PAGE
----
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Can we get accurate short-term forecasts of coronavirus cases and deaths?

In a pandemic, policy-makers need to plan healthcare provision carefully and adjust the intensity of measures to mitigate the spread of the virus. That requires real-time forecasts of cases and deaths that are timely and accurate indicators of what will happen over the next week or so.

We all forecast many things every day, even if we rarely think of calculations about how long a shopping trip will take or how much it is likely to cost as forecasts. All such forecasts must come with a health warning: they are uncertain. Numerous caveats also apply when interpreting forecasts. Most forecasts made last year are now terribly wrong because of Covid-19: that event was not part of any model, but it is unreasonable to blame the forecaster for that.

Currently, short-term forecasts of Covid-19 cases and deaths are invaluable. They help to put the daily released data into context. The rapid increases in reported cases and deaths during the initial expansionary phase of the epidemic were often presented as a surprise by the media, yet they were partly predictable based on their trends. Forecasts also provide policy-makers with advance warnings, helping to allocate scarce public health resources and guide lockdown policy.

One aspect of Covid-19 for which we need forecasts is to understand when we might reach a peak in the epidemic. This is essential in indicating whether the disease is under control, and whether various policies are working.

Forecasts are also important for monitoring whether there is a second wave of the disease. Many countries seem to have passed their initial peak. By mid-April, 21 of the 24 European countries that are monitored at had reached a peak in reported new cases, which still persists at the end of June. This allows those countries to relax lockdown and discuss the opening of borders.

The situation in the United States is quite different. By the middle of May, it seemed that new Covid-19 cases had peaked in most states. Unfortunately, by late June, we can see that rapid growth has resumed in more than 20 states. Short-term forecasts are essential in monitoring such events.

Related question: Coronavirus and the economy: what are the trade-offs?

How do we produce forecasts?

There are broadly two approaches to forecasting the Covid-19 pandemic. The first builds mathematical models of disease transmissions based on tested theories of how diseases spread. These are called epidemiological models and they rely on a set of underlying assumptions (such as the frequency with which individuals make contact with other individuals). Projections are made by extrapolating these deterministic relationships. An example of this approach is the one-week ahead forecasts by the Imperial College London Covid-19 Response Team.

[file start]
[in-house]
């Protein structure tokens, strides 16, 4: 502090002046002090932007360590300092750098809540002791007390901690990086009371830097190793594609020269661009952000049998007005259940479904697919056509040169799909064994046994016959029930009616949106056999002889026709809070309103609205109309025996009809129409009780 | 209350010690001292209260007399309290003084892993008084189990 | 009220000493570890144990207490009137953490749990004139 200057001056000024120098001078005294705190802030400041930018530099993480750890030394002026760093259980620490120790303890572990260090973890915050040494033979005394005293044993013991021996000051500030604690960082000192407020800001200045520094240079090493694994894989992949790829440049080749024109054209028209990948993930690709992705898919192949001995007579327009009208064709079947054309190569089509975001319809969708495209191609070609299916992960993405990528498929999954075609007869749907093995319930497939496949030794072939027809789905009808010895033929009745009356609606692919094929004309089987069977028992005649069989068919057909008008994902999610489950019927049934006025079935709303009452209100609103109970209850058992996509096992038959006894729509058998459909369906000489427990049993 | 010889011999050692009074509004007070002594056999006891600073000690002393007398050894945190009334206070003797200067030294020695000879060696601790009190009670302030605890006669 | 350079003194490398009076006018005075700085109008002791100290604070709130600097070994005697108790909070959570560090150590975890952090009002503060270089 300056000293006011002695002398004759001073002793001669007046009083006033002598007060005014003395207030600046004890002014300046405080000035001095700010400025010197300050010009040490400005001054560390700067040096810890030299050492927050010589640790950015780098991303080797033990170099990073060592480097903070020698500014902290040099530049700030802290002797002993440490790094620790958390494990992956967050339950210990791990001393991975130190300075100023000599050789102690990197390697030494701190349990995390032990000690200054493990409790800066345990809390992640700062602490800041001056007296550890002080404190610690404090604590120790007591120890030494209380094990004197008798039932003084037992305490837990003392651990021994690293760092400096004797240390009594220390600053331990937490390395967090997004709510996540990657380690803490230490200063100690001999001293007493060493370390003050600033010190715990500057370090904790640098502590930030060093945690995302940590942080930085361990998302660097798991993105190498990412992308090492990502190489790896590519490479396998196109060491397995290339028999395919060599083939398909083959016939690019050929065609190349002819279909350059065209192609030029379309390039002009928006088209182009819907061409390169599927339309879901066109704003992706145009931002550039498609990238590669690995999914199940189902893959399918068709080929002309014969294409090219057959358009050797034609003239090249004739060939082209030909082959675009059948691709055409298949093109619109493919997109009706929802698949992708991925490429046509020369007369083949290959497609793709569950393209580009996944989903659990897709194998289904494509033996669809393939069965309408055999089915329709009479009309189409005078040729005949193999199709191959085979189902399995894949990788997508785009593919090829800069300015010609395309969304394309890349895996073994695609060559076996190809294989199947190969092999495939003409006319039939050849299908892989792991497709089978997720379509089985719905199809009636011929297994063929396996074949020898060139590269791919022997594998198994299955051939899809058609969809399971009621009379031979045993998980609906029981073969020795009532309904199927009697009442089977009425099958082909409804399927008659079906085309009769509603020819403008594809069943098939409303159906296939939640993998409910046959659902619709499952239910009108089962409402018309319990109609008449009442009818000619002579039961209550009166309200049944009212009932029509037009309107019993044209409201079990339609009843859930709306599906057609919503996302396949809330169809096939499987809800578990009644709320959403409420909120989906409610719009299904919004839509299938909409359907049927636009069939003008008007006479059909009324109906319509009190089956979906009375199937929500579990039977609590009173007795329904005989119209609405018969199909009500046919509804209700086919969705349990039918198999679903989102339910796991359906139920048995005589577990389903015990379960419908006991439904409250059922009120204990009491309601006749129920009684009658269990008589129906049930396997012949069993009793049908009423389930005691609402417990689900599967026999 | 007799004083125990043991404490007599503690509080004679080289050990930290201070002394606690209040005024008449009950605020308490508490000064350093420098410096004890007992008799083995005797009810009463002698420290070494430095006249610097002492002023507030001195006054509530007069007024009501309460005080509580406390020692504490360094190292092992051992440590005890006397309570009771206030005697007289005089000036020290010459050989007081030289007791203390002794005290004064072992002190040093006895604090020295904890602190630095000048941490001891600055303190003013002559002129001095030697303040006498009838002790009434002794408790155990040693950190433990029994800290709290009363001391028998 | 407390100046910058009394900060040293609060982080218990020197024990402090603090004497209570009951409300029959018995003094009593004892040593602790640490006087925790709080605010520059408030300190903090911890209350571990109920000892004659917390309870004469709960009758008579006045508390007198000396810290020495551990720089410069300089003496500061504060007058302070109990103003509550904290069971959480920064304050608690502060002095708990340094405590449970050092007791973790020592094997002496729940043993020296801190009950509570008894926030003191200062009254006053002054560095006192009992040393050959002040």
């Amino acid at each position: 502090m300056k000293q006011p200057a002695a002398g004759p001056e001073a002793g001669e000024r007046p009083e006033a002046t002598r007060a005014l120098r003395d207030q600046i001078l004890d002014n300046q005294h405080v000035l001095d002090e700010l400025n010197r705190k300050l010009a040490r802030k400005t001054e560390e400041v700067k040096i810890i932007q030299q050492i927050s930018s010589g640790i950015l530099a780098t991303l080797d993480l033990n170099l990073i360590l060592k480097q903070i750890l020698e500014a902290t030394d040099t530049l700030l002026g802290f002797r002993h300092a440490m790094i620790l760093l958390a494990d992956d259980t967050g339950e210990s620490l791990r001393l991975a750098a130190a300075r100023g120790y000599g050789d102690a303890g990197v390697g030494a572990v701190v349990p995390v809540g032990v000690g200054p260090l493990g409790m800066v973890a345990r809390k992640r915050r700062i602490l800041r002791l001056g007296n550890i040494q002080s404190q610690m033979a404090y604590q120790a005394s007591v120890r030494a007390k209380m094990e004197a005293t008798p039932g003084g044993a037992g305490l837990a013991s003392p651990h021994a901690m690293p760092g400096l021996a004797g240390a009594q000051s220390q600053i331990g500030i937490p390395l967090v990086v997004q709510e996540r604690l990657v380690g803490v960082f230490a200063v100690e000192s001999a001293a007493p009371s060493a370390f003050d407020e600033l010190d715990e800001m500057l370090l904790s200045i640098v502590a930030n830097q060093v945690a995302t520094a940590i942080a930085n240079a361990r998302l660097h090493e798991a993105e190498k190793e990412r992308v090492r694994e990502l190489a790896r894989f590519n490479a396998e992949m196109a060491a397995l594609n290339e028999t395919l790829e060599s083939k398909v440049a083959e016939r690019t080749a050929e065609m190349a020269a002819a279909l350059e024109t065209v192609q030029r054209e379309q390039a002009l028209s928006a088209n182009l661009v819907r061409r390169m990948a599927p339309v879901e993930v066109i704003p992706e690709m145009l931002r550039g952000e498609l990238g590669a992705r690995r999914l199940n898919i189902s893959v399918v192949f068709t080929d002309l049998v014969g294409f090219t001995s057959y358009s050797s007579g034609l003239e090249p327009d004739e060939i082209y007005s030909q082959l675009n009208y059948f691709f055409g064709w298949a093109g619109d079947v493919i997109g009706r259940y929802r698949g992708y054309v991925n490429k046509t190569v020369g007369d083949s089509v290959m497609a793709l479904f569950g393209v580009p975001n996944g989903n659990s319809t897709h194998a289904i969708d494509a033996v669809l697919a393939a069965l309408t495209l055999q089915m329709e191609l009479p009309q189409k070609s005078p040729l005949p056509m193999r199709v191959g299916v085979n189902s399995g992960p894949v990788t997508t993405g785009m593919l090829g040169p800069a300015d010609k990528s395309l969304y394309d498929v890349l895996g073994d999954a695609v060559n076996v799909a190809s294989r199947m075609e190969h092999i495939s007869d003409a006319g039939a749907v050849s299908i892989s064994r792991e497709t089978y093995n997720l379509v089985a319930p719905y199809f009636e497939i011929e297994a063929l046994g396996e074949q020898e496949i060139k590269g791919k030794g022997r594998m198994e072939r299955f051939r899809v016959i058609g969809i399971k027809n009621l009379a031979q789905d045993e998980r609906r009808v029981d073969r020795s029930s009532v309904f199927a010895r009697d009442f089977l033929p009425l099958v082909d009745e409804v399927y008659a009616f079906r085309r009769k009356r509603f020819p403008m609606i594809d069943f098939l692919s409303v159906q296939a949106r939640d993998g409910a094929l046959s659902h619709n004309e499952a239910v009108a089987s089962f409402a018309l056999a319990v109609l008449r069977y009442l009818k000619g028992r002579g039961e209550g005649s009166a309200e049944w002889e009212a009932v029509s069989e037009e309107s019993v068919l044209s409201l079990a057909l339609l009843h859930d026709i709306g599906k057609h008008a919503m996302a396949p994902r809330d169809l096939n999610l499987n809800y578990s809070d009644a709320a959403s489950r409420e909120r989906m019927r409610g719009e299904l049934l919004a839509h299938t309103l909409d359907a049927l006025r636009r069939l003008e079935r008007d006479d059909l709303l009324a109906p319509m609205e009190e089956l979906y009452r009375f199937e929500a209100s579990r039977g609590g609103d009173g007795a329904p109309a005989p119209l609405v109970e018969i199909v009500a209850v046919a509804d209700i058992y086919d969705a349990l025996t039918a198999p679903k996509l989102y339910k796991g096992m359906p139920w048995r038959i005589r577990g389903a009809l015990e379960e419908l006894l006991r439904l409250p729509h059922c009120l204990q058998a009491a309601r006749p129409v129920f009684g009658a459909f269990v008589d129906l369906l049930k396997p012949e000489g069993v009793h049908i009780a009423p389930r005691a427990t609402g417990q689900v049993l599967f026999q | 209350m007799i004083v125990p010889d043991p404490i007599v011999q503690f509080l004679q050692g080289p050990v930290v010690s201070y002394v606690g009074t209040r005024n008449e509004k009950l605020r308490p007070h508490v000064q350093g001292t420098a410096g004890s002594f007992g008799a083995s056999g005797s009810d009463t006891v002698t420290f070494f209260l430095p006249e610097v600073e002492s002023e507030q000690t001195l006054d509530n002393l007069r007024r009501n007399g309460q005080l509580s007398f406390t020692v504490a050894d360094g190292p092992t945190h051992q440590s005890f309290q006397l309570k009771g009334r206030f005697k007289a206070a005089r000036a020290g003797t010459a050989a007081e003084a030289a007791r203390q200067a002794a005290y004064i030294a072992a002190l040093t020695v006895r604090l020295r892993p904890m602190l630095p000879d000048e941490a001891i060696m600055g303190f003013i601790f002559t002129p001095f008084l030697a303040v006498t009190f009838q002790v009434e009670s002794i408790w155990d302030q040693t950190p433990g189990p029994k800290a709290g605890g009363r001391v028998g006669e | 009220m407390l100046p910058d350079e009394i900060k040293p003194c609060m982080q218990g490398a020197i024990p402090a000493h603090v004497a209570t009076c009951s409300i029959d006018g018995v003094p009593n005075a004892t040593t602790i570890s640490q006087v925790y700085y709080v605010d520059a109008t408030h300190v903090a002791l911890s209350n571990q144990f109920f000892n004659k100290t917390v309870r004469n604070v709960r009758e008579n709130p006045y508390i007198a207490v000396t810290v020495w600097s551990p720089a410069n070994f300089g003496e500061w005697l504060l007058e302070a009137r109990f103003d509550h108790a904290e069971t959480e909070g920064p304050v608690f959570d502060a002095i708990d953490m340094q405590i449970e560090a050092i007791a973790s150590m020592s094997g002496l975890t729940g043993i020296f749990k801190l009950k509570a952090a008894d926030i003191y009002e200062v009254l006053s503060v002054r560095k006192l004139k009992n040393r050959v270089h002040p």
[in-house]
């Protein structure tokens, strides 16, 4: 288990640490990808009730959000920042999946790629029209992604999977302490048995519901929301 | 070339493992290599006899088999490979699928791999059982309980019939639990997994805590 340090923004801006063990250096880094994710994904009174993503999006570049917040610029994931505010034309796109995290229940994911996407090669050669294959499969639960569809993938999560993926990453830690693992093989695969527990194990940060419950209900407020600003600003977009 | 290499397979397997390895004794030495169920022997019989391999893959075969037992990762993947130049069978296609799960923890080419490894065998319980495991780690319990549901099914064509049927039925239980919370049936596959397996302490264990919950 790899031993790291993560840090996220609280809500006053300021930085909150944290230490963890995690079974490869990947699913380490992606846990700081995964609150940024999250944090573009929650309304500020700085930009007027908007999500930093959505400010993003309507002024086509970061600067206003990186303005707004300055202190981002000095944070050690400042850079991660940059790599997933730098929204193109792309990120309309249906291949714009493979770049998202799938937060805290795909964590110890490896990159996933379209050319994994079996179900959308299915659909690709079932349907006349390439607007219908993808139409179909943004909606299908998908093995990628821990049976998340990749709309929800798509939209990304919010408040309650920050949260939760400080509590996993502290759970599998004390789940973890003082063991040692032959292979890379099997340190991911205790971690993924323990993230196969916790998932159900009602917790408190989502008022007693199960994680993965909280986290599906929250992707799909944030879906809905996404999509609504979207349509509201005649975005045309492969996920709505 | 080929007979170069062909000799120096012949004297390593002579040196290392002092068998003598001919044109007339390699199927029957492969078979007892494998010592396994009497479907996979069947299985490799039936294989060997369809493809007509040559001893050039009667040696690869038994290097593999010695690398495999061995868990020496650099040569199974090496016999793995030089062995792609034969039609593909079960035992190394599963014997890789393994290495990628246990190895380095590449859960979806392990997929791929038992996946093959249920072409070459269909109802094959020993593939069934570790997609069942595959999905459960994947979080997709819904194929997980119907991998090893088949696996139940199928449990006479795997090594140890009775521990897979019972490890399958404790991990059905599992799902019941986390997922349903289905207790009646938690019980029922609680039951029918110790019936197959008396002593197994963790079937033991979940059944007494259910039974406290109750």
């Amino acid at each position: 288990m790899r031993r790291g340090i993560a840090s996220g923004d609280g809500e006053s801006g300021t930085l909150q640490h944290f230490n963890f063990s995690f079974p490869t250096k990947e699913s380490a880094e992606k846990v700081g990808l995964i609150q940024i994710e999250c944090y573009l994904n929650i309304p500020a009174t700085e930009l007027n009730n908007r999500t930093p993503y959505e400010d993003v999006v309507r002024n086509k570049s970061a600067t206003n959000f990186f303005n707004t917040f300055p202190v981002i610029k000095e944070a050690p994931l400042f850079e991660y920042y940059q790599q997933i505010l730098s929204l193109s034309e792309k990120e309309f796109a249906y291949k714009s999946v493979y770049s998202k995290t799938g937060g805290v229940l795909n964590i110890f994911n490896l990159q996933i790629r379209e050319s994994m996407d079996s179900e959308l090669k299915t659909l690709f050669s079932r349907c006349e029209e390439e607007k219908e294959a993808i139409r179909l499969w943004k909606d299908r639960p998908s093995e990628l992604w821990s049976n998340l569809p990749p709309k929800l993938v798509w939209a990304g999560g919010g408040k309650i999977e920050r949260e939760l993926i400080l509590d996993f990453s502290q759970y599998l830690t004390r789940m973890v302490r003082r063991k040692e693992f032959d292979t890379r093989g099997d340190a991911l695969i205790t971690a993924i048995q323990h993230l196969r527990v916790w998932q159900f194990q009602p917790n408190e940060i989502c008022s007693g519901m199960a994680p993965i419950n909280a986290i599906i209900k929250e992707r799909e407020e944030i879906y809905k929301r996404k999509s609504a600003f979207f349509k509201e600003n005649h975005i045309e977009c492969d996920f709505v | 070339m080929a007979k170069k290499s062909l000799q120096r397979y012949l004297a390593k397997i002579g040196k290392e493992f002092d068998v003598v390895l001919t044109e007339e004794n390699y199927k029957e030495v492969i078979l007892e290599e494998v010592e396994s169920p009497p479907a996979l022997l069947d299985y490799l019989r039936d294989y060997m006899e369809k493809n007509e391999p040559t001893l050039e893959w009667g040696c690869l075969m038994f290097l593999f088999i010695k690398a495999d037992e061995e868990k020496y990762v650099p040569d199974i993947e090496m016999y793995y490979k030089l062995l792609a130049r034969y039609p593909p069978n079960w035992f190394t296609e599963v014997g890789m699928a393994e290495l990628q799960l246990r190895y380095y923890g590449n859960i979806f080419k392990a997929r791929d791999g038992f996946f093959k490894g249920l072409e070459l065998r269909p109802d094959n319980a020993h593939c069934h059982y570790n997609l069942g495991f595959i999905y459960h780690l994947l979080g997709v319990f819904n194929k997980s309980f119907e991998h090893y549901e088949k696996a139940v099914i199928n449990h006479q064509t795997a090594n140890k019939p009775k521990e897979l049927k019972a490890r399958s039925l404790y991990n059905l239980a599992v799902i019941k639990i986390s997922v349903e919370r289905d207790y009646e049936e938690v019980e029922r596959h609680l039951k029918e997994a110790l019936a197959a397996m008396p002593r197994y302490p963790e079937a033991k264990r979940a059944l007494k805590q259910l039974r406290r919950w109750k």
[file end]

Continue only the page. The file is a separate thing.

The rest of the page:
The second approach uses the observed history of pandemic data to find past relationships in those data. The projections are made by extrapolating the relationships into the future. These models allow chance variations or randomness in the behaviour of the disease (in the jargon, they are ‘stochastic models’). An example of this approach is the short-term forecasts of cases and deaths produced by Jurgen Doornik, Jennifer Castle and David Hendry at the University of Oxford.

Is one type of forecasting model better?

No. All forecasting models have different underlying assumptions and different ways of using past data. All are ‘wrong’ to some extent – the future is unknown and forecasts are uncertain. Forecasts are certainly not statements about what will definitely occur in the future: unfortunately, we do not have a crystal ball.

The epidemiological models can take changing conditions into account by adjusting the underlying assumptions. The data-based models can adapt to the changing recent past. Both can be informative. Using a range of different models means that you aren’t too reliant on the underlying assumptions or extrapolations of a specific model.

Why are some forecasts poor?

Most data-based models have a normal point, often the historical average of the data, around which there can be deviations. This point can be called the model’s equilibrium. Forecasts from these models tend to predict a reversion to the past equilibrium.

Epidemiological models also have built-in equilibria based on constant rates of change of people entering the susceptible, infected, recovered and death categories. These models often perform well at explaining the observed data, but they may not produce good forecasts if the equilibrium has changed.

Imagine that you are going on a journey from London to Durham (via Barnard Castle) and we track your journey and try to forecast your itinerary. At Darlington, there is a road closure, so you briefly detour. Our forecasts of your route are wrong for a while, but then recover. Our forecasts are predicting that your journey will revert to the previous equilibrium.